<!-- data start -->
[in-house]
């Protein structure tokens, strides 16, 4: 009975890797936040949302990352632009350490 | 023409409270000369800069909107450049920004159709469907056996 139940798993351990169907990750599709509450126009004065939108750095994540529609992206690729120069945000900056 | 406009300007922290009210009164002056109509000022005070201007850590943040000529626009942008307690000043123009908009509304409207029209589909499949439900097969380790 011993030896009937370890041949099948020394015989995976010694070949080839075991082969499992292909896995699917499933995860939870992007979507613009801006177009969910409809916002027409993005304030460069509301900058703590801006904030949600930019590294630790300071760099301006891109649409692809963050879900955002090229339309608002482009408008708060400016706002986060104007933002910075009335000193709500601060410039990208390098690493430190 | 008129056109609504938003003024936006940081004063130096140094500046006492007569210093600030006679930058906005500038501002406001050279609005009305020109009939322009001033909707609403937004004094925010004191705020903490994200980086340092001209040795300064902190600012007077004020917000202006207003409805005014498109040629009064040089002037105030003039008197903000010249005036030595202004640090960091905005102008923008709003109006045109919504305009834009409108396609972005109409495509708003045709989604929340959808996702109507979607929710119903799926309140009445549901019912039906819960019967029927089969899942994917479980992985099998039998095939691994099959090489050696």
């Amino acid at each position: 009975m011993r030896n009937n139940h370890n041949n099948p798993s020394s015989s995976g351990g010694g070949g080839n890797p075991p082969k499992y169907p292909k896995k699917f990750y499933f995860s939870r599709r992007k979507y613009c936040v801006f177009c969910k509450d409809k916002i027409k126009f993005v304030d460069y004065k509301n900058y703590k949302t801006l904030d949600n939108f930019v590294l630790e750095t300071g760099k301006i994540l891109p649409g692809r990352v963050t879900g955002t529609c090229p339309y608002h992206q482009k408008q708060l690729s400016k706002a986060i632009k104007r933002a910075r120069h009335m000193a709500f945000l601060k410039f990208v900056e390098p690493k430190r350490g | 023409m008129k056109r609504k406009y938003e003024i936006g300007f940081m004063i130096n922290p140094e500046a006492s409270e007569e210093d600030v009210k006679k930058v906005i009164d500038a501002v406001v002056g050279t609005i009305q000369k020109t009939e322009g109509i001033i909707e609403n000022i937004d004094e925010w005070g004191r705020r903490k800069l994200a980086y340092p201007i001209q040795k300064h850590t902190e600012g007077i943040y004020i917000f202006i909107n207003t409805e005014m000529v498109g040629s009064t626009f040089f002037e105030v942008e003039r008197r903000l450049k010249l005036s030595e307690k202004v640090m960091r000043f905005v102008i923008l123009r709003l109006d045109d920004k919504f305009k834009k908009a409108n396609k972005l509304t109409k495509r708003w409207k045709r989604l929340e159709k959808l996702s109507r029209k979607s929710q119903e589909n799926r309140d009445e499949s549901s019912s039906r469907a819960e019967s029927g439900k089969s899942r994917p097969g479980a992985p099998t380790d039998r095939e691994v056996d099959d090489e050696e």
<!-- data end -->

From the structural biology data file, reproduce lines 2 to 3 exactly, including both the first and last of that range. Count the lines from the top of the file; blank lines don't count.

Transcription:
């Protein structure tokens, strides 16, 4: 009975890797936040949302990352632009350490 | 023409409270000369800069909107450049920004159709469907056996 139940798993351990169907990750599709509450126009004065939108750095994540529609992206690729120069945000900056 | 406009300007922290009210009164002056109509000022005070201007850590943040000529626009942008307690000043123009908009509304409207029209589909499949439900097969380790 011993030896009937370890041949099948020394015989995976010694070949080839075991082969499992292909896995699917499933995860939870992007979507613009801006177009969910409809916002027409993005304030460069509301900058703590801006904030949600930019590294630790300071760099301006891109649409692809963050879900955002090229339309608002482009408008708060400016706002986060104007933002910075009335000193709500601060410039990208390098690493430190 | 008129056109609504938003003024936006940081004063130096140094500046006492007569210093600030006679930058906005500038501002406001050279609005009305020109009939322009001033909707609403937004004094925010004191705020903490994200980086340092001209040795300064902190600012007077004020917000202006207003409805005014498109040629009064040089002037105030003039008197903000010249005036030595202004640090960091905005102008923008709003109006045109919504305009834009409108396609972005109409495509708003045709989604929340959808996702109507979607929710119903799926309140009445549901019912039906819960019967029927089969899942994917479980992985099998039998095939691994099959090489050696």
């Amino acid at each position: 009975m011993r030896n009937n139940h370890n041949n099948p798993s020394s015989s995976g351990g010694g070949g080839n890797p075991p082969k499992y169907p292909k896995k699917f990750y499933f995860s939870r599709r992007k979507y613009c936040v801006f177009c969910k509450d409809k916002i027409k126009f993005v304030d460069y004065k509301n900058y703590k949302t801006l904030d949600n939108f930019v590294l630790e750095t300071g760099k301006i994540l891109p649409g692809r990352v963050t879900g955002t529609c090229p339309y608002h992206q482009k408008q708060l690729s400016k706002a986060i632009k104007r933002a910075r120069h009335m000193a709500f945000l601060k410039f990208v900056e390098p690493k430190r350490g | 023409m008129k056109r609504k406009y938003e003024i936006g300007f940081m004063i130096n922290p140094e500046a006492s409270e007569e210093d600030v009210k006679k930058v906005i009164d500038a501002v406001v002056g050279t609005i009305q000369k020109t009939e322009g109509i001033i909707e609403n000022i937004d004094e925010w005070g004191r705020r903490k800069l994200a980086y340092p201007i001209q040795k300064h850590t902190e600012g007077i943040y004020i917000f202006i909107n207003t409805e005014m000529v498109g040629s009064t626009f040089f002037e105030v942008e003039r008197r903000l450049k010249l005036s030595e307690k202004v640090m960091r000043f905005v102008i923008l123009r709003l109006d045109d920004k919504f305009k834009k908009a409108n396609k972005l509304t109409k495509r708003w409207k045709r989604l929340e159709k959808l996702s109507r029209k979607s929710q119903e589909n799926r309140d009445e499949s549901s019912s039906r469907a819960e019967s029927g439900k089969s899942r994917p097969g479980a992985p099998t380790d039998r095939e691994v056996d099959d090489e050696e």